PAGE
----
The best part of Mosquito Creek Lake is what isn’t there. From a pontoon drifting just past the state park’s campgrounds, the shoreline remains relatively untouched, a melange of beech maples, marshlands and intimate sandy stretches with rarely a vacation home, restaurant or commercial outpost in sight. Just 6 miles from Warren, the state’s second-largest inland lake remains a place removed, a sportsman’s paradise since the U.S. Army Corps of Engineers built the dam that created it in 1944. Featured several times on Major League Fishing, the long, slender lake’s shallow depths are known for bass, bluegill, crappie and flathead catfish, while the Wildlife Area and Refuge hosts white-tailed deer, water fowl and wild turkeys. Visitors from throughout the country return to Mosquito’s wilds for a chance to reset the clock.
Average depth: 9 feet
Deepest point: 24 feet
The Water: Anglers should steer their fishing vessels away from shore for walleye. Patience will be rewarded: Mosquito’s silty bottom makes it difficult for the fish to breed naturally, so the Division of Wildlife’s Fish Hatchery catches, breeds and returns them to the lake by the thousands each spring to promote succession rates. Still, a line from a lawn chair can be just as lucky for smaller catches, especially sitting on the cement causeway separating the reservoir from the lake’s northern 15 mph zone. Park your car on the shoulder and pick a spot — if you don’t nab a bluegill or crappie, you’ll still catch a spectacular view of the sunset.
The Land: Those on the hunt can continue their quest on land. Capping the north end of the lake, the Mosquito Creek Wildlife Area is crisscrossed by segments of game refuge, originally established to restore the region’s Canada geese population. Today, the Wildlife Area supplies the best of both worlds — keeping the refuge closed during nesting season and open for controlled hunts of geese, ducks (divers and dabblers), wild turkeys and white-tailed deer. “To get someone into the sport of hunting, this is the ideal spot,” says Lou Orosz, area manager of the Mosquito Creek Wildlife Area. “They might not harvest an animal every time, but they’re going to have a chance of at least seeing one and interacting.” Bird watchers and hikers can roam the 9,021-acre area’s unrestricted land year-round to spot the region’s more unusual residents — trumpeter swans, ospreys and bald eagles.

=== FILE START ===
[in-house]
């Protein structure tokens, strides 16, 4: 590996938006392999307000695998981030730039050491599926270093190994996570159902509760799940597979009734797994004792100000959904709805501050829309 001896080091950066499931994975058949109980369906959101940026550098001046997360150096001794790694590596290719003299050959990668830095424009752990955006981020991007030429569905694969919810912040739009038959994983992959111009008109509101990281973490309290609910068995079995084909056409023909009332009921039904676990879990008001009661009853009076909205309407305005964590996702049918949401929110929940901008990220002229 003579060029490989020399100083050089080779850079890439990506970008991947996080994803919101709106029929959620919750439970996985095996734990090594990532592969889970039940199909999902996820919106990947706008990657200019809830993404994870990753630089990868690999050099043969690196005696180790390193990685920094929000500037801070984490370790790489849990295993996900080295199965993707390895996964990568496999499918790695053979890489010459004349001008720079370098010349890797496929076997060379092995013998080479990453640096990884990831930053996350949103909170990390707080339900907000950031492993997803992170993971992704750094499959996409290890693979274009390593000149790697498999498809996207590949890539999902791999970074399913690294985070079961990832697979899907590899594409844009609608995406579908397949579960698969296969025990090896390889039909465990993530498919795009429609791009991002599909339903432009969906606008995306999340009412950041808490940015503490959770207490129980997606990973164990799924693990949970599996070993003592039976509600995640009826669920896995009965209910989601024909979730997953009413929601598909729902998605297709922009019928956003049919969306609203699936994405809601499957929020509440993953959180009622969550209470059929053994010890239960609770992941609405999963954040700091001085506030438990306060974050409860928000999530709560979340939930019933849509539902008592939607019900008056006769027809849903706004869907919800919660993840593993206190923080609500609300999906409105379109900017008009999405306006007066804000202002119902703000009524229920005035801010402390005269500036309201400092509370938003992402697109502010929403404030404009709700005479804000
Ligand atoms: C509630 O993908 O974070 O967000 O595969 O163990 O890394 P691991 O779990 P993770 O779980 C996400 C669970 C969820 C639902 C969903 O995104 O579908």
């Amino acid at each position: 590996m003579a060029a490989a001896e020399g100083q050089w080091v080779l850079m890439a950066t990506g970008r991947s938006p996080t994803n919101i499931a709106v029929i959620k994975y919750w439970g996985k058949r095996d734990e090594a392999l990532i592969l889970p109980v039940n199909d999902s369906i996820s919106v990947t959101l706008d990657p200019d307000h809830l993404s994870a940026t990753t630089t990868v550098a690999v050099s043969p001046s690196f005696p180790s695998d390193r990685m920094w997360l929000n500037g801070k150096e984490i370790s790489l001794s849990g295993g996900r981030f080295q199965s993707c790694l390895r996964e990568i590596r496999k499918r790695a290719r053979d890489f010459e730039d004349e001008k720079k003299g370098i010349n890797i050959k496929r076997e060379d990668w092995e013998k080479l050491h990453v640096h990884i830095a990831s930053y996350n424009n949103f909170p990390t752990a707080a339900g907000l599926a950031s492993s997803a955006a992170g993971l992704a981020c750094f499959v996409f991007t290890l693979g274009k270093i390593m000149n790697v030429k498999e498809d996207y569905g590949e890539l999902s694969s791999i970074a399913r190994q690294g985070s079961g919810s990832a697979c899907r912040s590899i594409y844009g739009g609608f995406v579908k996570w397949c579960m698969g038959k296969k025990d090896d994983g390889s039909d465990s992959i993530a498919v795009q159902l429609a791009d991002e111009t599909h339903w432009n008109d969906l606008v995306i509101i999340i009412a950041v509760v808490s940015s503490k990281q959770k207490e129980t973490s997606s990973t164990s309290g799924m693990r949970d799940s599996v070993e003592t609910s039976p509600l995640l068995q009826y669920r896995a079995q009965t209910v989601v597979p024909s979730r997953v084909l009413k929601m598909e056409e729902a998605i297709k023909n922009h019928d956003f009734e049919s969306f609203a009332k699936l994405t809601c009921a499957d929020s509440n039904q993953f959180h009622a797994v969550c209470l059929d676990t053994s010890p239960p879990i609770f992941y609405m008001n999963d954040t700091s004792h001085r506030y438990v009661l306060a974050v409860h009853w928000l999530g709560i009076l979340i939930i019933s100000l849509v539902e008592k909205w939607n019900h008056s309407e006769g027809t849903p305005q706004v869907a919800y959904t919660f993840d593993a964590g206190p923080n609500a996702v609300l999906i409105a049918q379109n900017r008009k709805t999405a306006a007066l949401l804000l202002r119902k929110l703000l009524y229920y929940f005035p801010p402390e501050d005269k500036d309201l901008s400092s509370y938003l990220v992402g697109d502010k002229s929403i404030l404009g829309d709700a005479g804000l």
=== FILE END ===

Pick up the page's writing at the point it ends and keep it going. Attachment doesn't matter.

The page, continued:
Where To Stay: Don’t stray from the shore by renting one of the state park’s two yurts, available from April 1 to Oct. 31. The permanent circular canvas structures are built right at the water’s southwest edge, surrounded by wooden decks with their own grills and picnic tables. You won’t be roughing it too much — each yurt comes with a full-sized refrigerator, microwave, table and four chairs, and two futon bunk beds. Roll out of bed and onto your private boat dock or drop a line right behind your yurt. “You’ve got nice breezes coming off the lake, sunrises right on the water,” says Josie McKenna, park manager of Mosquito Creek Lake State Park. “It’s the perfect location.”
Where to Eat: Venture (slightly) inland to Cortland’s Lake Tavern, a large chestnut-beamed former homestead serving up 25 types of kooky angus and bison burger combos. The Wild Wild Wes Cheeseburger ($8.49), a tangy-sweet tower of provolone, crispy onion ring, sweet chili sauce and horseradish, sneaks in subtle heat and is best paired with the toothsome hand-cut fries ($2). Miss the waves? Tuck in on the strung-lit back porch — overlooking a grounded pontoon whose deck serves as the stage for local bands and karaoke nights.
Expert Take: The causeway may be the most popular place to drop a line, but steal away to Mosquito’s other break wall at the south end of the park for a more secluded fishing experience. “You have the water on either side of you, and a really nice breeze,” says McKenna.